"The Accidental Addict"
by Joe Herzanek
In the movie "Requium for a Dream", Sara Goldfarb (played by Ellen Burstyn), a widowed mother, finds herself hooked on diet pills. We watch as her world gradually spirals out of control.
This scenario and others that are similar, are becoming all too common. Teenagers, young mothers, parents and grandparents--all are susceptible to prescription drug addiction.
A prescription drug abuser is sometimes referred to as an "accidental addict."
The Grammy's #1 Song of the Year 2008 was awarded to Amy Winehouse for her song "Rehab". My wife and I watched the show and as far as we could tell, the judges must have really liked the title.
Our recent news features tragic stories of singers, models, movie stars and other well-known celebrities--many who are in trouble with drug abuse, either in rehab, needing to be in rehab, just getting out of, or going back into rehab. Sadly, some are paying the ultimate price for their drug use. What we are also seeing is the abuse of prescription drugs. The famous, along with the not-so-famous, are dying while using legal, often doctor prescribed pain and stress management pills.
Forty years ago, a drug called Valium became popular and was immortalized in a song by the Rolling Stones called "Mother's Little Helper". We now know that this class of drugs called benzodiazapens (Valium, Xanax, Librum, Klonapin) are possibly the most difficult drugs to get off of--even harder to quit than Heroin. We've learned much since 1968.
Legal, tested and FDA approved drugs are just as powerful as street drugs such as Cocaine, Heroin, and Methamphetamine. In fact, there is a legal form of Meth called Dysoxin, which is often prescribed for children with ADD.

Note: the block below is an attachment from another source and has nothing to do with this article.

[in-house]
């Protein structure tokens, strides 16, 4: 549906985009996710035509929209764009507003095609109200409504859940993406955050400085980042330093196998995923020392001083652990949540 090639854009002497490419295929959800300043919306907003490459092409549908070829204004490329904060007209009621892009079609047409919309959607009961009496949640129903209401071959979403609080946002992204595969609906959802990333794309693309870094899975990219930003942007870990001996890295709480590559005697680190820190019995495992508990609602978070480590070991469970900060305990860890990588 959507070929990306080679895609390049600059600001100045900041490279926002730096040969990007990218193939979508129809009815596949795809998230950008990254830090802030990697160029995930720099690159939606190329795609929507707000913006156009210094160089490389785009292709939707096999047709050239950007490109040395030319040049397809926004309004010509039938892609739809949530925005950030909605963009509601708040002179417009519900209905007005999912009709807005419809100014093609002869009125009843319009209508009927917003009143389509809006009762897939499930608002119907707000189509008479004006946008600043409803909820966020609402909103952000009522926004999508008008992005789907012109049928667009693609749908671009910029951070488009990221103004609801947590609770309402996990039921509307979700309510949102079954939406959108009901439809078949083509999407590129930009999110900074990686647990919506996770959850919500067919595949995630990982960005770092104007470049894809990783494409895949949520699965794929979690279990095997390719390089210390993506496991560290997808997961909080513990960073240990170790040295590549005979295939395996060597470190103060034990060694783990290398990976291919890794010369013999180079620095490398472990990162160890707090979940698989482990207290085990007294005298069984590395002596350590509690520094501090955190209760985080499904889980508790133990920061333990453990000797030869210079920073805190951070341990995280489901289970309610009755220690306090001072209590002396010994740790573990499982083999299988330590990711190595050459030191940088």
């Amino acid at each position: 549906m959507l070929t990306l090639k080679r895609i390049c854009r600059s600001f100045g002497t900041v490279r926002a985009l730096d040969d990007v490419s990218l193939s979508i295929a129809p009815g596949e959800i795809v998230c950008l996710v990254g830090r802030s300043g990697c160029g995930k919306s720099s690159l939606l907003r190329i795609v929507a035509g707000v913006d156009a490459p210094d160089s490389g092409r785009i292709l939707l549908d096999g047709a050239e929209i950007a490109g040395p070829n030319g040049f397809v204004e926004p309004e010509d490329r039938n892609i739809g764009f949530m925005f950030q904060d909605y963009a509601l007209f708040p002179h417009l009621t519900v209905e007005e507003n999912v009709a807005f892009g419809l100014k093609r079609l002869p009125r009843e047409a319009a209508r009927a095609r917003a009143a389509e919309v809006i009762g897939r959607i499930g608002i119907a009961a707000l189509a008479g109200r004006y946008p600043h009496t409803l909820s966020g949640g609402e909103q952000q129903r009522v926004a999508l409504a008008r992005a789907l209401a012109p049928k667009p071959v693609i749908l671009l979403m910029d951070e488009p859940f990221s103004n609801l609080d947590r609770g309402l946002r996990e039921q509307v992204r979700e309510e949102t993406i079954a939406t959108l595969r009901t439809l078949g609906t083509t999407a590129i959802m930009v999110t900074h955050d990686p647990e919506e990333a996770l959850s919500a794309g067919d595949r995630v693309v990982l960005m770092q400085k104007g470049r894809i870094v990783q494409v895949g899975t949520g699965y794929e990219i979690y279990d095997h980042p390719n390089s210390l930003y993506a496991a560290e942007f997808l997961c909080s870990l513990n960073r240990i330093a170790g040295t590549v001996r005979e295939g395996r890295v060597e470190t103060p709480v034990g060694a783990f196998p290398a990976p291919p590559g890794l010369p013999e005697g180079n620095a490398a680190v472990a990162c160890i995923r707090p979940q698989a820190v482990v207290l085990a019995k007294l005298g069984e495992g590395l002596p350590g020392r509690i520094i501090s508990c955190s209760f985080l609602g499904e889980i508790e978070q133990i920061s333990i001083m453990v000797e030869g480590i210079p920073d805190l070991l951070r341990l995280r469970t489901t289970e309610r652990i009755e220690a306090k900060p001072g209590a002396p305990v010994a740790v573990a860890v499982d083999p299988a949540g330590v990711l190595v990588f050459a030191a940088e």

Many prescribed drugs are helpful for a percentage of those who use them. The pharmaceutical companies make a lot of money from these drugs. There is nothing wrong with making money. The problem is that these drugs are over prescribed and the dependency issue and side effects are not made clear to most users.
A case in point involves one of the most powerful and addictive pain medications on the market--the drug Oxycontin. The manufacturer, Purdue Pharma, promoted the drug as effective and non-addictive. On May 10, 2007, Purdue Pharma reached a settlement, paying 1,100 patients a total of $75 million (no big deal though, since annual sales of Oxycontin have reached $1.5 Billion). (click here for more details on this case)
Advancements in technology and medicine have increased the quality of life for many people, but not for all.
"It has become appallingly obvious that our technology has exceeded our humanity."
or, in the words of Amy Winehouse:
"They tried to make me go to rehab,
but I said no, no, no."
* Have you “tried everything?” Learn about affordable phone counseling for family members dealing with addiction.
MORE ASK JOE:
> Is a relapse—failure?
> If someone can stop using drugs or alcohol for weeks at a time, they “aren’t an addict—correct?
>Chronic Pain Management & Pain Pill Addiction: What to do?
>How can I know if my addicted friend or loved one is telling the truth?
>”I need help because I’m not able to deal with my live-in Fiance’s need to get drunk every night.”
>Should my husband “back off?”
>Gambling vs. Drug Addiction? What is your opinion?
>How can I tell if someone is an addict/alcoholic or just a heavy user?
>What is Methadone? What is Harm Reduction?
> Self-Tests: Codependence
> Self-Tests: Alcohol and Drug Addiction
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